Sunday, October 29, 2006
The Four Legs of Market Psychology
We can think of the short-term psychology of equity index markets as standing on four legs: price, volume, sentiment, and participation. I will be discussing these in real time during Tuesday's Halloween Morning With the Doc.
The distribution of volume at various prices, captured by the Market Profile, tells us whether demand or supply are expanding as we move further away from value. This helps us handicap the odds of breakout vs. retracement as we near the edges of ranges.
Sentiment, on the short-term basis, is captured two ways: by tracking the volume at the bid vs. offer, especially among large traders; and by following the number of stocks trading at the bid vs. offer, reflected by the NYSE TICK.
Participation is a measurement of the number of stocks participating in a general market move. As I recently posted, gauging the number of stocks making new highs vs. new lows on a market move provides useful information about whether that move is likely to continue or reverse.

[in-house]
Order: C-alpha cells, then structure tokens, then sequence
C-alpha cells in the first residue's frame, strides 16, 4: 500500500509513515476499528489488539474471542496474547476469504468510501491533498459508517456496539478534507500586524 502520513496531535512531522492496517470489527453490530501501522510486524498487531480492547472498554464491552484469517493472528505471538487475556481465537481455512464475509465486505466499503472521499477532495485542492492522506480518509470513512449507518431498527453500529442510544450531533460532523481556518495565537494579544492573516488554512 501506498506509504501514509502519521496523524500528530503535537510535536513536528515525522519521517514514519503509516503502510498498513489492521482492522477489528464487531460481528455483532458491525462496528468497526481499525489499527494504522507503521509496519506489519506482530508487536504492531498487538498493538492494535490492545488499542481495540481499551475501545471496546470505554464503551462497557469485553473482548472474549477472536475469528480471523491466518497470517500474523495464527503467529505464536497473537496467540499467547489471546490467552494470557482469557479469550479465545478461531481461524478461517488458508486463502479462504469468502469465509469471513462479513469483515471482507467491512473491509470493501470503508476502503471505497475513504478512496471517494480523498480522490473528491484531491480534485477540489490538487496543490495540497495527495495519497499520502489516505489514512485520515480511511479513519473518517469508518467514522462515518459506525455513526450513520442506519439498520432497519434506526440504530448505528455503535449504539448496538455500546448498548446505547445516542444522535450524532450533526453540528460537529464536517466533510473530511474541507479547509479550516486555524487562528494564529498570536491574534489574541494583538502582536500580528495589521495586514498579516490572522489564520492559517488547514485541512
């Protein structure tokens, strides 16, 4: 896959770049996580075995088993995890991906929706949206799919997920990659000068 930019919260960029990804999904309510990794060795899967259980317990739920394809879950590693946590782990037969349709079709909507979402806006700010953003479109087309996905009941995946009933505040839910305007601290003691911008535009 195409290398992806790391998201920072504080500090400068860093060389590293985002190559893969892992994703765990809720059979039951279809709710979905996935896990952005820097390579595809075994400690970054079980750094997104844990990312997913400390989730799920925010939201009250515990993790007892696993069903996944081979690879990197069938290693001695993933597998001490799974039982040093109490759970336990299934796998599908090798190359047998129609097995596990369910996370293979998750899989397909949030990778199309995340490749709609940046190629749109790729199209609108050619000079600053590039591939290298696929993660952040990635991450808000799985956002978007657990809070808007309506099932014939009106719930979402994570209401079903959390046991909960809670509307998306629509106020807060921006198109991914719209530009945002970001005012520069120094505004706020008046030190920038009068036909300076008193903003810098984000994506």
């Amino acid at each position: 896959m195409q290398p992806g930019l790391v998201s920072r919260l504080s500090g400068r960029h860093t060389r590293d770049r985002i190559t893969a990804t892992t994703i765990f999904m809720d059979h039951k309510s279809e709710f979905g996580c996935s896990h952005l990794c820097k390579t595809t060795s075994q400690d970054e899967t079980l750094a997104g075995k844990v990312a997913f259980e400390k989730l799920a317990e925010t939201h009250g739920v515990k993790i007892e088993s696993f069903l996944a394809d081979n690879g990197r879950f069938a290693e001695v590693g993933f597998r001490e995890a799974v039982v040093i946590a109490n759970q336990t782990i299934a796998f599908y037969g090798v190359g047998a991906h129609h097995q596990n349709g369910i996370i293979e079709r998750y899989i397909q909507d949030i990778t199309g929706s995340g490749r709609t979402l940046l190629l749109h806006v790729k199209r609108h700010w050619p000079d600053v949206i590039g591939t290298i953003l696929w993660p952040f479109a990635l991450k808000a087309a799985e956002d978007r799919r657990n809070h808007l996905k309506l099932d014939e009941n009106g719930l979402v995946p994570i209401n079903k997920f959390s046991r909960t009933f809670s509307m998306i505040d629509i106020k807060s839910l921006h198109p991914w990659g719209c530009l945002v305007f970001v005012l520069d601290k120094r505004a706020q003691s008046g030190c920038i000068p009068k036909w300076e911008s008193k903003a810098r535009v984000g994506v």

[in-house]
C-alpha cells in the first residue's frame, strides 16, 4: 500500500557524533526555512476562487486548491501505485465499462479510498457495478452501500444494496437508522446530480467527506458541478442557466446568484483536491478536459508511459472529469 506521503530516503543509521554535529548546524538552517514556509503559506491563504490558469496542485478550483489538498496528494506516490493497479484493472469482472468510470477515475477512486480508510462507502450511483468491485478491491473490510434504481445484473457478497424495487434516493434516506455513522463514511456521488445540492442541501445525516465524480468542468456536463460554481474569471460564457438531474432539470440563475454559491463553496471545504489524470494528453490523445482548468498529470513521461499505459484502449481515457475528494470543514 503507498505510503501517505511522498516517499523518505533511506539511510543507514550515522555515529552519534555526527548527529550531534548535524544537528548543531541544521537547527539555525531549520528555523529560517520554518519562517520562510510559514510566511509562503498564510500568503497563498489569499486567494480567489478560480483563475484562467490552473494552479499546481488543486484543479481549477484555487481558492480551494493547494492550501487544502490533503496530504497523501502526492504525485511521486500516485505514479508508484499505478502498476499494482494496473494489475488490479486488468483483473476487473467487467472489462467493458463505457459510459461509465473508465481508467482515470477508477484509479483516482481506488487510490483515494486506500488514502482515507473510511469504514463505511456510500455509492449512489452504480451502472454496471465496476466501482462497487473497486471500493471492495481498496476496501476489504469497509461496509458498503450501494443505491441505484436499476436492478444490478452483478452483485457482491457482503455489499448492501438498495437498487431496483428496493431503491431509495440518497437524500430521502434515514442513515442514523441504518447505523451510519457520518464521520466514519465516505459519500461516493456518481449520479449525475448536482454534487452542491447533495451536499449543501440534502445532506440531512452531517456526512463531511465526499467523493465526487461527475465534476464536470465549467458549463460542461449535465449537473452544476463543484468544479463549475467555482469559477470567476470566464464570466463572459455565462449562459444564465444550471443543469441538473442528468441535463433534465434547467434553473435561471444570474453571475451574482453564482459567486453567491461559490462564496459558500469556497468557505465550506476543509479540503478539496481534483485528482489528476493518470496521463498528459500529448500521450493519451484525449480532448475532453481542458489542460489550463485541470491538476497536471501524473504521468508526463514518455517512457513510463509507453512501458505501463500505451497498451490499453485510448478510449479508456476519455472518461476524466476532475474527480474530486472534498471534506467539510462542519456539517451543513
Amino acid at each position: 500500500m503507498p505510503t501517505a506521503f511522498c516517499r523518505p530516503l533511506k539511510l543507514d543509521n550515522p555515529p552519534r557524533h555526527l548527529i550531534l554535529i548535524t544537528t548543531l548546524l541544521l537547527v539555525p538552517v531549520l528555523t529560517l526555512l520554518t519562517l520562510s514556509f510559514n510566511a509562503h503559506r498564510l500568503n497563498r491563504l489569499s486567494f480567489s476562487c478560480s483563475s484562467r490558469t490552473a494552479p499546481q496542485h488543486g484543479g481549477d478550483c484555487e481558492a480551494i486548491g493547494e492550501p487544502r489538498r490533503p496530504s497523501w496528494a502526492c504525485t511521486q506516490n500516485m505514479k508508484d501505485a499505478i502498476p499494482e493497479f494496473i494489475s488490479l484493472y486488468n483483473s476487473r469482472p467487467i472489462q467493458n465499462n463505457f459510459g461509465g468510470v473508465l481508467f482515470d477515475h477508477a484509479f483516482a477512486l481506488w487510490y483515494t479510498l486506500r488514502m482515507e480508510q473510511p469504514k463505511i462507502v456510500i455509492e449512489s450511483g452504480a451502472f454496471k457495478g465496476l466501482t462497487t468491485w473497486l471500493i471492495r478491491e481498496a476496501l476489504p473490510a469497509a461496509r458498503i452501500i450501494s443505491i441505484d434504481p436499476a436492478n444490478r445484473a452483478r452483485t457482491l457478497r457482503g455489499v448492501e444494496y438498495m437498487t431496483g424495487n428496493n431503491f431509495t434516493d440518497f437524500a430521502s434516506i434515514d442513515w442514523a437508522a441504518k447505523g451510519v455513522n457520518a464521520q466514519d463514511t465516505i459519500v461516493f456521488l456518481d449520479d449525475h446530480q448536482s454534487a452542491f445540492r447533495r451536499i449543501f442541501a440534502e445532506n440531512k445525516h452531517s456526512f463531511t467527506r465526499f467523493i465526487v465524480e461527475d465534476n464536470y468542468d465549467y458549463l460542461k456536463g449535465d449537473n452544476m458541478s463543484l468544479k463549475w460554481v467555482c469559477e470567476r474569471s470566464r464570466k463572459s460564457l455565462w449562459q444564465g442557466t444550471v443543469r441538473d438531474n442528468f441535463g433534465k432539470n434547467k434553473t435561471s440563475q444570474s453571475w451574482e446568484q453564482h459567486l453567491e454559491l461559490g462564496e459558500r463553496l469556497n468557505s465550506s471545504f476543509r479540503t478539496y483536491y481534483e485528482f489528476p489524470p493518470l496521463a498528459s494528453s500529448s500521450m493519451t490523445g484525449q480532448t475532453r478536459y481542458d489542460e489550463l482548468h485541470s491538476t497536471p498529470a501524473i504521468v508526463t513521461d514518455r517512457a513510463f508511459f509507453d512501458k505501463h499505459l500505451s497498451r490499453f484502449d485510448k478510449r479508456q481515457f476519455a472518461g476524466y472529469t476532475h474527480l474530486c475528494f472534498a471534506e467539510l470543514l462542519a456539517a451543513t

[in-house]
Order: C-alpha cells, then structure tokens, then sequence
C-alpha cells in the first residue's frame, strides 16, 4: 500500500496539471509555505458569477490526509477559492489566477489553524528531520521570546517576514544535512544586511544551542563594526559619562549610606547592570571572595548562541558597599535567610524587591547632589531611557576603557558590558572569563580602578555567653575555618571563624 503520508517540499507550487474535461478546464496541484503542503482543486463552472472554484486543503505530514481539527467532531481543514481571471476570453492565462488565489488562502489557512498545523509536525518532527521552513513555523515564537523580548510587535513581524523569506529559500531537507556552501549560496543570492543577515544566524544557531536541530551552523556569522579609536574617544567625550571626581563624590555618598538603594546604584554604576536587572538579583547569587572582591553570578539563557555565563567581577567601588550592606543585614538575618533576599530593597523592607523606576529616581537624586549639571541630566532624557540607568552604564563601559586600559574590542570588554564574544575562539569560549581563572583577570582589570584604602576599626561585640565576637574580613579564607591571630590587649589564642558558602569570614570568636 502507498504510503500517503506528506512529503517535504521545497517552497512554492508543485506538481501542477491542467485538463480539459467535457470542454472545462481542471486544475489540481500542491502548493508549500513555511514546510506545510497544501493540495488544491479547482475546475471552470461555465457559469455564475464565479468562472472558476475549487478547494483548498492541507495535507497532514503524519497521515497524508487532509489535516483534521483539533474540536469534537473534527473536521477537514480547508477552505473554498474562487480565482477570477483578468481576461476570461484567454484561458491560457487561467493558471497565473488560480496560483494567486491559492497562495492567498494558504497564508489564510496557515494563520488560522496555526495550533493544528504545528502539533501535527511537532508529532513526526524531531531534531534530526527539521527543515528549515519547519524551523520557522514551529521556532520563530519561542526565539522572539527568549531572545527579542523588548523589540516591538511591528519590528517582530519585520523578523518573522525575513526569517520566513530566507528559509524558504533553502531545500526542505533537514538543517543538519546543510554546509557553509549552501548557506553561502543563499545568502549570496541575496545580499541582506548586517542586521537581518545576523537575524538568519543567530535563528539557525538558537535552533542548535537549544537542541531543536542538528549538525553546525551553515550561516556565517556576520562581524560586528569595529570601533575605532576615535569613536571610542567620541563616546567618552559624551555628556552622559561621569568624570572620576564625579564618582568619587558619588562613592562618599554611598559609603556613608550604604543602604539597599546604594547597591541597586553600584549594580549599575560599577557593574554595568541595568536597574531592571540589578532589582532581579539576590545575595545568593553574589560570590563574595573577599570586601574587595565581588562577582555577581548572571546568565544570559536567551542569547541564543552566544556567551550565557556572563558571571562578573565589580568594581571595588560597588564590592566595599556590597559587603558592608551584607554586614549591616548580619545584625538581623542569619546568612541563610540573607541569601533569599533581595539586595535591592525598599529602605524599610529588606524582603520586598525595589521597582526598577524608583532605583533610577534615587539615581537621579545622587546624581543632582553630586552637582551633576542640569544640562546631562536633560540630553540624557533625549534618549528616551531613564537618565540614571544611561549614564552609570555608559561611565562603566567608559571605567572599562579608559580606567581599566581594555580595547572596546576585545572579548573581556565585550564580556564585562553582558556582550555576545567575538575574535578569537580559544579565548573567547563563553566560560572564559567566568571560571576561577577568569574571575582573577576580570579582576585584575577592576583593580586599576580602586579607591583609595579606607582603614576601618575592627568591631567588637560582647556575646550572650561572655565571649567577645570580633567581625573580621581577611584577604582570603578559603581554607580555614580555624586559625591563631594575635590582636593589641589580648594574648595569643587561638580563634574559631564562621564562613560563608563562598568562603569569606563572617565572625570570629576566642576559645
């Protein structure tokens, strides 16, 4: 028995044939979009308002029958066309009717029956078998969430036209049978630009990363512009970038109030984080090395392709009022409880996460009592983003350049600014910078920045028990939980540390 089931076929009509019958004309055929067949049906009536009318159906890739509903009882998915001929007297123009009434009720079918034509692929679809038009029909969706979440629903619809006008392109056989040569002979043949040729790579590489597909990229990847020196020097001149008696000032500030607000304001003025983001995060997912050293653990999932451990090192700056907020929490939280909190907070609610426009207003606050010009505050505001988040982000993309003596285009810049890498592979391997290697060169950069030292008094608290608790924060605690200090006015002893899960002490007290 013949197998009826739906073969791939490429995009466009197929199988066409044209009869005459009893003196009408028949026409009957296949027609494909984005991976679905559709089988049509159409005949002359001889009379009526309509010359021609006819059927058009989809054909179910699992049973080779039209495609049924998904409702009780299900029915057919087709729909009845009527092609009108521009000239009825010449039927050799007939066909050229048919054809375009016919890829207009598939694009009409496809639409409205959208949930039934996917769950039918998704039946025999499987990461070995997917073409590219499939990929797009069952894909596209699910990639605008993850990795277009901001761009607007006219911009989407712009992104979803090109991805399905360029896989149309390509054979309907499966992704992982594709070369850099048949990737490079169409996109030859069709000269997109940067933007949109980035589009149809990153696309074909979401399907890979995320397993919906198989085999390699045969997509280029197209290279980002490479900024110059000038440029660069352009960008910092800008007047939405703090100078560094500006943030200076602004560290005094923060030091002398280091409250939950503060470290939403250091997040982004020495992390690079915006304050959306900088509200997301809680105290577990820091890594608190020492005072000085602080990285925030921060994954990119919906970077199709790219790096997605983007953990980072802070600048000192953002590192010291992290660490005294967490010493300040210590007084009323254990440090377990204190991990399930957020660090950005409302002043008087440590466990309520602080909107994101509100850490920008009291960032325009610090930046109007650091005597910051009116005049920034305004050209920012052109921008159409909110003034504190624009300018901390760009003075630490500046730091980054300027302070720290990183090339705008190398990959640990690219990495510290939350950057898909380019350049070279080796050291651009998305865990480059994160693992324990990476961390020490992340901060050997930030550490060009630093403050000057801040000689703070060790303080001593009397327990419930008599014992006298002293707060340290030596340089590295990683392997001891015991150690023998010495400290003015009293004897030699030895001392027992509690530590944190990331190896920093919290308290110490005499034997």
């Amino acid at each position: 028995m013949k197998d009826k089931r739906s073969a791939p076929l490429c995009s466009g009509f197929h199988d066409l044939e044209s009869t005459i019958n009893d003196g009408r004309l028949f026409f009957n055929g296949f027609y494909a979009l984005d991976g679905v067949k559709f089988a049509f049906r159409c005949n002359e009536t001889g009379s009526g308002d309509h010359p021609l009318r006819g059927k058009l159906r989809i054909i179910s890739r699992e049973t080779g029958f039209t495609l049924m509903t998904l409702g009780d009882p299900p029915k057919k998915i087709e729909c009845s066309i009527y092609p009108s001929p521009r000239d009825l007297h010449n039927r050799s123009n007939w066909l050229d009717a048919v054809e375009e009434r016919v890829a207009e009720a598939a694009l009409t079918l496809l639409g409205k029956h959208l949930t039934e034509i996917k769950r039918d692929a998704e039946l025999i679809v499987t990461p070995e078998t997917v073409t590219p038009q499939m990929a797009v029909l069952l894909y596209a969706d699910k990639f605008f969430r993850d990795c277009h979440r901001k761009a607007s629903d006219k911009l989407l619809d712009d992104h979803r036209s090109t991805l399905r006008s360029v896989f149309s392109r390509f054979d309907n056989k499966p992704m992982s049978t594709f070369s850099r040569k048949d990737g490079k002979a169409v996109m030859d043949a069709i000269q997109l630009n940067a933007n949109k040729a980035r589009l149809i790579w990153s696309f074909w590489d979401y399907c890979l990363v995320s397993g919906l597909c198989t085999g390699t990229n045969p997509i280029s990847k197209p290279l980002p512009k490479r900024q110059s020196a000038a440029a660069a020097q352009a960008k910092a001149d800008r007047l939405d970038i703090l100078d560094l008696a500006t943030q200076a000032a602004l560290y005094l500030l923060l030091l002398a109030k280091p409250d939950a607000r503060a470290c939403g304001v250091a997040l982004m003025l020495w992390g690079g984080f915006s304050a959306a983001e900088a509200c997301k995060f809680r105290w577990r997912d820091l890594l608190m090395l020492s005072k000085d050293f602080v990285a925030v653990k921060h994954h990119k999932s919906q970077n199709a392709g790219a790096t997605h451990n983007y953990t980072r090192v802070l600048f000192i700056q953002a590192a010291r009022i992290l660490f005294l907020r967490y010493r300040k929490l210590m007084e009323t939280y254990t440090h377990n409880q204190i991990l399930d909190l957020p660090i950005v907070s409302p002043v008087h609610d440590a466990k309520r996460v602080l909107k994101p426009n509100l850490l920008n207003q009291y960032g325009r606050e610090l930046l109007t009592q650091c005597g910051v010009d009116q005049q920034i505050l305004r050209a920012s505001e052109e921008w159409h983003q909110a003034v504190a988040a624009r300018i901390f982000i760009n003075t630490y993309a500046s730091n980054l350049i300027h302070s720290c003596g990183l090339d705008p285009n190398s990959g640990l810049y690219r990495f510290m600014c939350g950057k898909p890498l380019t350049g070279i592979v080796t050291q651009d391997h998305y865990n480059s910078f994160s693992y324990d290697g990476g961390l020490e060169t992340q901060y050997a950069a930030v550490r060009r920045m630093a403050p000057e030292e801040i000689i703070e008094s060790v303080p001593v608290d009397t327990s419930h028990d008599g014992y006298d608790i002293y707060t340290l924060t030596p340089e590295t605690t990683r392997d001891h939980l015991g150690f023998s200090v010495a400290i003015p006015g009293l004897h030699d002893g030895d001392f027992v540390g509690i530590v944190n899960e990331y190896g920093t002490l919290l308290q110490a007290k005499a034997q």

These four variables are worth tracking across multiple time frames. Together, they provide a reading of the market's psychology.
Above, I've taken the new highs/new lows from my basket of stocks, but now am applying the data to 5 minute closing values rather than daily data. We're looking at the number of stocks making two-hour highs minus those making two-hour lows over a two day period.
Observe the divergences marked by the arrows. It is very common that, when the S&P 500 Index (SPY) makes new highs and we get an expansion in the number of issues making new highs, that upmove will continue. Conversely, when we see divergences such as those marked, we commonly encounter retracement of those upmoves.
A more complete analysis, drawing on all four legs of market psychology, would show you that, as you were above value in the market near 139 in SPY, volume was decreasing, the proportion of volume at the market offer was decreasing, the average NYSE TICK was waning, and fewer stocks were participating in the average's new highs.
Much of what constitutes skill in the markets is recognizing in real time when these four variables are acting in concert and making decisions accordingly. Ultimately, what all successful traders are doing is tracking shifts in supply and demand. The four legs of market psychology are simply tools to help traders conceptualize such shifts.